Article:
- Woman sleeping in car accused of attacking Cape officer (7/26/16)13
- Mother charged after toddler falls out of moving car (7/29/16)3
- Seeking new history: Centurion Development buys former Woolworth building at 1 N. Main St. (7/28/16)5
- Police: Child's video revealed stepfather's abuse of sibling (7/28/16)3
- Cape resident gets seven years in prison for shooting at man (7/26/16)1
- Governor signs Rep. Swan bill that equalizes child-custody criteria (7/6/16)5
- Former Scott City mayor refutes claims made about loss of curbside recycling pickup (7/26/16)
- Burglary of trailer leaves its residents homeless (7/27/16)4
- Cape to get small-market ride-sharing service carGO (7/29/16)11
- Food plots provide habitats and nutrition to attract wildlife, grow populations (7/18/16)
Ralph Nader settles lawsuit
WASHINGTON -- Former Green Party presidential candidate Ralph Nader said Tuesday that settlement of a lawsuit contesting his exclusion from a campaign debate will help him push for future debate access for third-party candidates.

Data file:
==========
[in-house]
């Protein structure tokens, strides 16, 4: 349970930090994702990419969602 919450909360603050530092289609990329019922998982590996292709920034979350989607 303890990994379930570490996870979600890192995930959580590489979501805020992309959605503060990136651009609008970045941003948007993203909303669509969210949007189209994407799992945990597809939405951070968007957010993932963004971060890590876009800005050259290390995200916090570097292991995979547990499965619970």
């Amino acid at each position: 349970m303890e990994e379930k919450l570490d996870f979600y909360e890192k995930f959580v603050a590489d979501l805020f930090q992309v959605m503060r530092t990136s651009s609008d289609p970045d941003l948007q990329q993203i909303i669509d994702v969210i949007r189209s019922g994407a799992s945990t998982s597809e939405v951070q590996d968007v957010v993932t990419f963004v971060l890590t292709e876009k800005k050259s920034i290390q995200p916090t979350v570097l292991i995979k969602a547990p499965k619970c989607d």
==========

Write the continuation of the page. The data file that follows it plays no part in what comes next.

The executive director of the Commission on Presidential Debates dismissed the commission's decision to buy out of the lawsuit as "an isolated incident" that will have no effect on commission activities.
Nader sued the commission under Massachusetts civil rights law for excluding him from a televised viewing of a presidential debate in an auditorium on the University of Massachusetts campus. The suit maintained he was discriminated against because of his political views and was prevented from giving interviews on campus.
Nader said under the settlement, the commission agreed to pay $25,000, and a security consultant for the commission will pay just over $25,000. The payments from their insurance firms -- not from commission funds -- goes to Nader's lawyers and to pay legal costs, say those on both sides.
Commission officials explained the expense of the lawsuit had become too much to bear for a nonprofit operation like the commission, which had fought it for more than a year.